What do we teach children?
photo credit: greg westfall.
Today’s article is inspired by Stacy Clafin following comments I made on one of her pages yesterday.
My grandfather passed away when I was very young. I didn’t really know him. The only memory I have of him is a mind picture of him lying in bed. After he died (I wasn’t taken to the funeral). I recall my parents and older siblings telling me that Grandpa had gone away in an aeroplane! Of course, this was confusing because I heard adults talking about the fact that Grandpa had died. I can even remember asking the question about what I was told and what I heard. It caused some embarrassment because nobody seemed to really know what to say.
Children are very matter of fact. Sure, children can grieve, but the also have the ability to quickly recover, unlike us adults. I sincerely believe that young children learn best with straight facts. Children can learn to be emotionally intelligent by understanding that it is OK to feel emotional pain.
I wonder that adults try to protect children because it has more to do with their own pain than that the assumed pain of the child. Let’s face it, we have all done that to a greater or lesser extent.
It is a tricky subject. Being factual with children is what I’m suggesting, but of course there are some aspects of life that children need some protection from, purely because they are not mature enough to understand. I guess the point is, children don’t necessarily need to know all the gory details, but they do need to know the truth. If we tell children lies, then they learn to lie.
This is a little different from the Tooth Fairly and Santa Claus. In my opinion, these are OK because they encourage children to use their imaginations in a healthy way. Children learn effectively from make believe stories and I think they understand the difference between make believe and reality.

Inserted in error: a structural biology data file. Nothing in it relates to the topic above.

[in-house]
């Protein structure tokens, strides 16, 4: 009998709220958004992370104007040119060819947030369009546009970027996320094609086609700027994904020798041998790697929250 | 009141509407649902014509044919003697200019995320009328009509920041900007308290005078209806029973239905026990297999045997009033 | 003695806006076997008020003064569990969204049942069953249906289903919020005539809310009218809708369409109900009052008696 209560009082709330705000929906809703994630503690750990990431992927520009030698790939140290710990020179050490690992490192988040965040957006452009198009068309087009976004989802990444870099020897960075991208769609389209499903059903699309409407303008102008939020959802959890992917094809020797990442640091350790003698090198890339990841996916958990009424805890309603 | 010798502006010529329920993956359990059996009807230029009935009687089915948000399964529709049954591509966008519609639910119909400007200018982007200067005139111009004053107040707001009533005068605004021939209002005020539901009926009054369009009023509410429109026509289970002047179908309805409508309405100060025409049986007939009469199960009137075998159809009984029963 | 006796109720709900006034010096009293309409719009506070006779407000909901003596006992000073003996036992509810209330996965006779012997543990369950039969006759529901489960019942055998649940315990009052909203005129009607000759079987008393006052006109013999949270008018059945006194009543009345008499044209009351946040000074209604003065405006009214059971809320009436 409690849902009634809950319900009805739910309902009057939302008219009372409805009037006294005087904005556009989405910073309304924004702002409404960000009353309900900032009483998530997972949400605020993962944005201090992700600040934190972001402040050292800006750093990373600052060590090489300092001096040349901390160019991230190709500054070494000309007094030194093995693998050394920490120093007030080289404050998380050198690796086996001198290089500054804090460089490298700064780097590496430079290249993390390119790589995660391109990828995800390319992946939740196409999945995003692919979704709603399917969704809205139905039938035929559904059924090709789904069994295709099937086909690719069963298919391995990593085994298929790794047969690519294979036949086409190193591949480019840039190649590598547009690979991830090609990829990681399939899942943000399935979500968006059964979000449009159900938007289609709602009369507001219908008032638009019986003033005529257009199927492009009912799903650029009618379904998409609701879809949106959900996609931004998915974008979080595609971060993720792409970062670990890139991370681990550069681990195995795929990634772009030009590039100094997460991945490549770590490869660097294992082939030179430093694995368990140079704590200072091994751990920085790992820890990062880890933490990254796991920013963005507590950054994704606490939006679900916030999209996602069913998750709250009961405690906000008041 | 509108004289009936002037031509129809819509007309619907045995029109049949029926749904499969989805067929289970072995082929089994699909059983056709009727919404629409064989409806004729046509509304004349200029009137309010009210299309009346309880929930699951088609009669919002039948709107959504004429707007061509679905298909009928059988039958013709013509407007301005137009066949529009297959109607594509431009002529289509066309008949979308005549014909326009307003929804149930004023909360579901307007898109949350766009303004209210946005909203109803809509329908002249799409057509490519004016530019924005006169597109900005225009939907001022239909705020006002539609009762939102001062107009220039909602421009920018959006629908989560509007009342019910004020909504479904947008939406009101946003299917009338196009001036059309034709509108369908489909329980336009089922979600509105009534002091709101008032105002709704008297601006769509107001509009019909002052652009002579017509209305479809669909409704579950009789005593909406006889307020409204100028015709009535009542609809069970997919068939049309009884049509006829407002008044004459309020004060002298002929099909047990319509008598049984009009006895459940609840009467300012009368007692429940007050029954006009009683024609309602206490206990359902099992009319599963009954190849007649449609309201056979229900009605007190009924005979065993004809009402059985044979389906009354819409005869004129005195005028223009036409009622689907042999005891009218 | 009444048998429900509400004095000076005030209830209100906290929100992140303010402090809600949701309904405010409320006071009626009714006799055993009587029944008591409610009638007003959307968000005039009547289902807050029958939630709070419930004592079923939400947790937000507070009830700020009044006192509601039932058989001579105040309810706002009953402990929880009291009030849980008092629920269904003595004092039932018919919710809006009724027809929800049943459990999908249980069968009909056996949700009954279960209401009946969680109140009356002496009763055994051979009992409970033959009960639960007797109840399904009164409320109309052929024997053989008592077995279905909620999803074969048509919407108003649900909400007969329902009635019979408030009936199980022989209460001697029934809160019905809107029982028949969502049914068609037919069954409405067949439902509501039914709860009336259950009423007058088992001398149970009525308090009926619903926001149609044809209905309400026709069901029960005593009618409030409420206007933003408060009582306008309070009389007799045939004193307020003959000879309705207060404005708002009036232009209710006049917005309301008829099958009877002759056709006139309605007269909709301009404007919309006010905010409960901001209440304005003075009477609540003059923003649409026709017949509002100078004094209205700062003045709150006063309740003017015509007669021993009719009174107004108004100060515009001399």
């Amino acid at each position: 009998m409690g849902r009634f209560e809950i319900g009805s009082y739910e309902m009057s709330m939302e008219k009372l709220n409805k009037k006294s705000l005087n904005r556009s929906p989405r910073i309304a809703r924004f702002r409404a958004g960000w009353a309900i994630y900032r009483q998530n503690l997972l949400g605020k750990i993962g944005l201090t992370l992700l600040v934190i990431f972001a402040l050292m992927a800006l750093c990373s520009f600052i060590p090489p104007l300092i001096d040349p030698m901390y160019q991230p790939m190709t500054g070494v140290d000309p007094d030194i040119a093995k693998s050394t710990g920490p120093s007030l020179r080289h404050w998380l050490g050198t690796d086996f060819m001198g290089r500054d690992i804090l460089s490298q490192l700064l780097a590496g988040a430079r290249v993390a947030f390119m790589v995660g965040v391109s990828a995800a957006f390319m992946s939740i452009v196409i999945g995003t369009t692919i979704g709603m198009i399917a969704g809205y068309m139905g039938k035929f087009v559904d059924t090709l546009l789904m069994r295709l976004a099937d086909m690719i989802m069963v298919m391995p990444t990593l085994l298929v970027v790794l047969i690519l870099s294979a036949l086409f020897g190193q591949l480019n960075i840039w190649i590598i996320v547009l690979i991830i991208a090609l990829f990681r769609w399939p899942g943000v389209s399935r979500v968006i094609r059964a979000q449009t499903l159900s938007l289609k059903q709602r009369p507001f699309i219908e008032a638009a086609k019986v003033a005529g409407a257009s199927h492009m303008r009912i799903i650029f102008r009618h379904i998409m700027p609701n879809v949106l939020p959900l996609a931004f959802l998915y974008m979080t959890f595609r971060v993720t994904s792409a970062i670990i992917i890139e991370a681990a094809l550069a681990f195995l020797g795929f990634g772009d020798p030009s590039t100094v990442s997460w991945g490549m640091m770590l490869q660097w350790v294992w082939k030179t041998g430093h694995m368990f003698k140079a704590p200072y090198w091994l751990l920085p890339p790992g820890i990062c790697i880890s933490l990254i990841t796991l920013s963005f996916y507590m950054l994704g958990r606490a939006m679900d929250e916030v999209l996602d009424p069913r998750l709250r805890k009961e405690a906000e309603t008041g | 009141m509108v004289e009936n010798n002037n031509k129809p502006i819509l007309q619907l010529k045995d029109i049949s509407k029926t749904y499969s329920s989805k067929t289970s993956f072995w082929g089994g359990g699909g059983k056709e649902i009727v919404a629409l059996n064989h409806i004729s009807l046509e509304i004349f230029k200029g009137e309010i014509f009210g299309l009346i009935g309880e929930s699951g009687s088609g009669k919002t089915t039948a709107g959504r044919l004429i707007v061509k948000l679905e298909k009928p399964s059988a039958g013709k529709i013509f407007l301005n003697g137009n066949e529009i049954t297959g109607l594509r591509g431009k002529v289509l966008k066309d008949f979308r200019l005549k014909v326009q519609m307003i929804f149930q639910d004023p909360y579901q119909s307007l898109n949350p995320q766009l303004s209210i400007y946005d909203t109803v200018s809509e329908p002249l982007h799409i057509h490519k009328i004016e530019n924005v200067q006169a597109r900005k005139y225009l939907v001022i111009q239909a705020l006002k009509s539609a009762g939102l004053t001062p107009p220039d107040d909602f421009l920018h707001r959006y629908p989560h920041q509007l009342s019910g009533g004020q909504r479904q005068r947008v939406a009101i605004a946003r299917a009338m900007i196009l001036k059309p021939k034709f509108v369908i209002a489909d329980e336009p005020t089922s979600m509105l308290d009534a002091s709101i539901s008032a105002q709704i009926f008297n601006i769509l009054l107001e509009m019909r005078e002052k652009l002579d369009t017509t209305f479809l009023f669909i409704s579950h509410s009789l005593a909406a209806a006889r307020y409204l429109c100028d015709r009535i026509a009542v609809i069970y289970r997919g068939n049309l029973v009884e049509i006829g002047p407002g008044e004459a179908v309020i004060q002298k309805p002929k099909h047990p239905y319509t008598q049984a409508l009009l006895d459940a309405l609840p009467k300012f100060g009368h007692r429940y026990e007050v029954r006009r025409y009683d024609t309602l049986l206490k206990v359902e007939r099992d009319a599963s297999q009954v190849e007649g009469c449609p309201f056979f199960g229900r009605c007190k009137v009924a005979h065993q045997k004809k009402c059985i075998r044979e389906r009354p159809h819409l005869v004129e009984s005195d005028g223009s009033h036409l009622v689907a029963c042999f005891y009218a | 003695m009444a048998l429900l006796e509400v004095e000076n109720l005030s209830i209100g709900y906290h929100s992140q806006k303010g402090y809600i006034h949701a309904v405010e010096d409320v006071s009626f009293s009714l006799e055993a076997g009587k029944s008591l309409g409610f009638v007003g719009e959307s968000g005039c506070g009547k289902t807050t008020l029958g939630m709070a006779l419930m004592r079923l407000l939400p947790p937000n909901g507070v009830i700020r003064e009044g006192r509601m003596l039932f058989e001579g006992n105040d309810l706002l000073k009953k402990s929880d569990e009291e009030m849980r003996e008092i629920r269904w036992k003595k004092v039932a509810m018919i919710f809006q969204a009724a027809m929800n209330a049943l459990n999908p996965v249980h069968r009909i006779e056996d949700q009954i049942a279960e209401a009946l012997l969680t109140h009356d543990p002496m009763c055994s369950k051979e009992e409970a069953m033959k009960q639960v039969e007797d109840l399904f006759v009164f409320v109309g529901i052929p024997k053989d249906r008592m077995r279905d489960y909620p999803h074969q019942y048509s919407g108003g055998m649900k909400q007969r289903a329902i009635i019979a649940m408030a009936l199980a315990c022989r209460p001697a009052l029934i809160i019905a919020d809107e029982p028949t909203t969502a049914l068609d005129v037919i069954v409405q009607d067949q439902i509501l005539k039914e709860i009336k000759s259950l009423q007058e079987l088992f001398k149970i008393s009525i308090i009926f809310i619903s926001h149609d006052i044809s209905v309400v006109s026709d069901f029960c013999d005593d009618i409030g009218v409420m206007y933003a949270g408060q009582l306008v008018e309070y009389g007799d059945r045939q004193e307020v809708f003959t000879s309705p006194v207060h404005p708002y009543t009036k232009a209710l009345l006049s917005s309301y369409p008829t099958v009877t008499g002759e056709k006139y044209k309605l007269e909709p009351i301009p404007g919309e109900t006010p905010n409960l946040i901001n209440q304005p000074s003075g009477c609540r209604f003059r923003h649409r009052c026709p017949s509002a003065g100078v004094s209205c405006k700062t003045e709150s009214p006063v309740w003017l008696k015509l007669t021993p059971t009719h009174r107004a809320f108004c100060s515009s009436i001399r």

As I frequently state, the answer is about balance (and also about common sense).
It was not until my late thirties that I was told I had a half brother. That was both interesting, but also disturbing. For a while I felt pretty insecure. The question in my mind was “What other secrets have been kept from me? I had some disturbing dreams around that time and quite a bit of anxiety, more so because my mother was taken ill with a stroke on the day we all met my half brother.
So many of us go through our lives seeking the truth. Most important of all is seeking the truth about our own lives. In many cases we don’t find those answers or we receive answers that are disappointing. Recovery comes from coming to terms with our reality.
With regard to children, we can give them factual reality. I have always taken my children to funerals. They were told the truth and understand loss. They also understand that it is OK to grieve.
Classic examples of dis-information that children receive: -
The death of a family member or friend.
The truth about sex in its natural sense.
The truth about the break up of parental relationships and the truth behind being placed in care.
That it is not OK to cry and that children must be brave. (If children are told not to cry, they become emotionally stunted, confused and express anger innapropriately.)
That it is OK to be happy and enjoy life in the moment, despite traumatic revelations.
What facts do you tell children?
What facts do you protect from them for their safety?
Is that protection more about your own pain and grief than what can be beneficial to the child?
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